People die. All of us, eventually.
Yeah, yeah, I know: In other news, sitting in a comfortable chair for an hour or two will rest your legs. But the above is among the truths we strive hardest not to think about.
Just yesterday, Ragin’ Dave wrote of the passing of Larry King:
Dude was 87. What the hell did you think happens to people, folks? Yes, he was famous. Had a TV show. And he got old, and he died, which is what happens to people. Why the hell do random people freak the hell out whenever some celebrity dies? I'm not saying I'm happy about it, I'm saying that he was an old man and old men die.
When my father kicks the bucket, I'm going to be weeping and wailing, but he's MY FATHER, not some celebrity that I never met.
Dave has a point. We routinely attribute excessive importance to celebrities. Most of them are “famous for being famous,” and very little else. If the touts and columnists had never mentioned them, they’d lack significance to the rest of us.
However, now and then a celebrity becomes emblematic of an era and its values. His passing acquires extra significance from that association...perhaps far more than his achievements, whatever they may have been, would have brought him on their own.
Consider the 1999 death of “the Yankee Clipper:” Joe DiMaggio. Joltin’ Joe was a fine player, arguably the best center fielder and one of the best hitters of his time, but baseball is merely a sport. It has entertainment value, but little other significance. DiMaggio’s passing acquired extra significance from the era in which he played, 1936 through 1951, and from his excellent personal qualities. The importance of those years to American and world history, added to his superb play and his fine character, gave him a stature unavailable from baseball alone. His admirers’ memories of him come with all of that and more besides.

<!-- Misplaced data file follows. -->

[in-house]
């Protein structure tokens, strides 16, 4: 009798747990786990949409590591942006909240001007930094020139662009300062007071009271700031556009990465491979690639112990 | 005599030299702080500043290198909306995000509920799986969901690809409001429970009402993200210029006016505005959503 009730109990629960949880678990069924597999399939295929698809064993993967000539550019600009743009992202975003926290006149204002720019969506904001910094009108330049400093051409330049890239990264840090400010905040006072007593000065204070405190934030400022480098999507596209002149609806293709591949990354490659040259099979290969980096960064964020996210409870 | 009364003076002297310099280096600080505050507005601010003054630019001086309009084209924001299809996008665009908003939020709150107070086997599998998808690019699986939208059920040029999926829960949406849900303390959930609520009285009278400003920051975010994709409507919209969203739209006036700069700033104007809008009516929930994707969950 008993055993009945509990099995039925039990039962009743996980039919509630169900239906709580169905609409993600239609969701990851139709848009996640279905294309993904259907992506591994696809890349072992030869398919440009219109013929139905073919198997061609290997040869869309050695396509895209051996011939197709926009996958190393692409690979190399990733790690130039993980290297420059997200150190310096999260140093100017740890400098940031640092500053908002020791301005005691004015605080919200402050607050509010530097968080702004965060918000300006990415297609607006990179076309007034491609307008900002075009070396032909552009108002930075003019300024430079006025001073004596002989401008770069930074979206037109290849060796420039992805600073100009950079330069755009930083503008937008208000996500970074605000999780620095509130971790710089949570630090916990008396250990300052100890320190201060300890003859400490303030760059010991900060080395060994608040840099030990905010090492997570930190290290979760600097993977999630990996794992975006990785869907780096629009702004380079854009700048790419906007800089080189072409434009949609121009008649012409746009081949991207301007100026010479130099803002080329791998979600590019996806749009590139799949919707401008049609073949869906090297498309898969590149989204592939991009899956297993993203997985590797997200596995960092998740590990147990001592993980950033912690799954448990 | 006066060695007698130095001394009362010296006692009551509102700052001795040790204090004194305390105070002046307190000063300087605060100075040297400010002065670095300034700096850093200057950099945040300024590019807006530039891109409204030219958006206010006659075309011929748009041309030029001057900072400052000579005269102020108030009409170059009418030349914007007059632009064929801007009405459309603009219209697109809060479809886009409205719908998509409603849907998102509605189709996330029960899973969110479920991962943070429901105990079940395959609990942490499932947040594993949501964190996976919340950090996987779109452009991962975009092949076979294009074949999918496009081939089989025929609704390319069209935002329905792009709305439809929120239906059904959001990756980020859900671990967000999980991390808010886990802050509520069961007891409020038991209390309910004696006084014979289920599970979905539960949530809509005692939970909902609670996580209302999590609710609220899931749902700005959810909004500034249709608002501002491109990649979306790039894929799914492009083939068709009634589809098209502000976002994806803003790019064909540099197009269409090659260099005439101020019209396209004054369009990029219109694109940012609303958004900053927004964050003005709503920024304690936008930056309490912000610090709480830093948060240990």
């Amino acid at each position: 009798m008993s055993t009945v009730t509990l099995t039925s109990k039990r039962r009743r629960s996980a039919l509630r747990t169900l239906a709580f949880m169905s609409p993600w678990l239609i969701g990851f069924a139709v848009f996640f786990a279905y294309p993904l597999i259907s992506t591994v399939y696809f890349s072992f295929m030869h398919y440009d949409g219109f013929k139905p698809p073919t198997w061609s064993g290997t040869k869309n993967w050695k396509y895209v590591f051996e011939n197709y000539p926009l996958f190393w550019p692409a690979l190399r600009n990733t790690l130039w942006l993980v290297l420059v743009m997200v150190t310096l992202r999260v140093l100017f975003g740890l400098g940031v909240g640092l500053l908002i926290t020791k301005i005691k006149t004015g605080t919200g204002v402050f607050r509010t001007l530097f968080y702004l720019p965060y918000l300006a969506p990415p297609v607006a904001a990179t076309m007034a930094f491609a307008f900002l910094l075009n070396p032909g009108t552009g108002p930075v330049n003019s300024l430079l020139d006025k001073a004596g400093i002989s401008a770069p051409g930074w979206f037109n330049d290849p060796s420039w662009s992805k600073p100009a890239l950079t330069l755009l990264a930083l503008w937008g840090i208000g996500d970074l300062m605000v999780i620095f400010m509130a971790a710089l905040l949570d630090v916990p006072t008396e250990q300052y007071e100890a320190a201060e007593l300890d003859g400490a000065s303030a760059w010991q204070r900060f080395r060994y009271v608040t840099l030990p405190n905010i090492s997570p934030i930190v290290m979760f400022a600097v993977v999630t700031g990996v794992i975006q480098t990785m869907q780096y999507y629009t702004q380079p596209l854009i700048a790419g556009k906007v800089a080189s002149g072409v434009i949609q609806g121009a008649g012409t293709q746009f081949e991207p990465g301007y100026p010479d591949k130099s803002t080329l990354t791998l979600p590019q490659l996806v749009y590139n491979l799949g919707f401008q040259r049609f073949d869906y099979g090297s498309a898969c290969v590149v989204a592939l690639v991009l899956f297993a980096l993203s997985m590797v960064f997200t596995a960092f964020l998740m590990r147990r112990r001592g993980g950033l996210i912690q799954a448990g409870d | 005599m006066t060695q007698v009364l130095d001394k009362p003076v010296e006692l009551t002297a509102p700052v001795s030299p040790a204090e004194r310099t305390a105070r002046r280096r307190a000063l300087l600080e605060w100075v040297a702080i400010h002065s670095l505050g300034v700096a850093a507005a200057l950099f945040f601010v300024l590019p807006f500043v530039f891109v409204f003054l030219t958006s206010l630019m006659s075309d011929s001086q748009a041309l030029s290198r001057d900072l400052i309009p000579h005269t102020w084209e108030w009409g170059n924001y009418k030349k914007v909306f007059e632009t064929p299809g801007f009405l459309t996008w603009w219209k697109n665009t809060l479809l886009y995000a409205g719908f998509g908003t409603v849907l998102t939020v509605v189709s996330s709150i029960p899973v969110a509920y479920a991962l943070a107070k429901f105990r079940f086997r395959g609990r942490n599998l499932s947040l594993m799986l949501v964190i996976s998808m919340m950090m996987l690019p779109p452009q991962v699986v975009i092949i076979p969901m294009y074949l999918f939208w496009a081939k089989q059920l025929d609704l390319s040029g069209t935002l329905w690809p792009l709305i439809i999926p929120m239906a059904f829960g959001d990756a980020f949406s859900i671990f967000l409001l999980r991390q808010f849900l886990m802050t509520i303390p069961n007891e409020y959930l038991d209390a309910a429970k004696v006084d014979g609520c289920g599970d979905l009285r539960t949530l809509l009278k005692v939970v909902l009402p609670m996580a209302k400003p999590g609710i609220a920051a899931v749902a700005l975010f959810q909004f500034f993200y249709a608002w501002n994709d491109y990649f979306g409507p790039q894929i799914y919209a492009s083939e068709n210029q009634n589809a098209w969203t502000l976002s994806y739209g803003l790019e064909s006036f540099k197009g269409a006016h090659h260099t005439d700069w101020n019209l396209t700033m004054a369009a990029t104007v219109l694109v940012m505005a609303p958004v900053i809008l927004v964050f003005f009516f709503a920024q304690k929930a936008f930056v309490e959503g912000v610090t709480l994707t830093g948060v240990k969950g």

Subsequent sports stars who’ve departed this vale of tears haven’t borne the glow that surrounds DiMaggio. Mickey Mantle, DiMaggio’s center-field successor and himself a fine player, doesn’t share it. Ted Williams has a fraction of it, even though he played for (shudder) Boston.
I know little of Larry King, but I doubt that his memory will have anything like it. King was a capable commentator and interviewer. He occupied a high place among his colleagues for many years. But he didn’t impress the nation in an emblematic way.
So yes: we generally attribute an absurd degree of importance to celebrities, living or dead. But there are a few exceptions. They stand apart from the rest not because of their achievements, but because of their personal qualities, their association with eras of great events, and with other persons who characterized them. They become emblems of times that we old ones, our rose-colored glasses never far from us, remember as “the good old days:” the days whose values we honored and whose passing we lament. The days when the streets were safe...when homeowners rarely locked their doors...when neighbors looked after their neighbors’ children, properties, and other interests...when immigrants were expected to assimilate and were happy to do so...when the schools taught rather than indoctrinated and propagandized...when journalists reported the news without slanting it toward their preferred political positions...when lawyers counseled their would-be clients not to sue...when politicians occasionally told the truth and didn’t regret it afterward.
Forgive me, Gentle Reader. I must turn away from this subject at once. Have a nice day.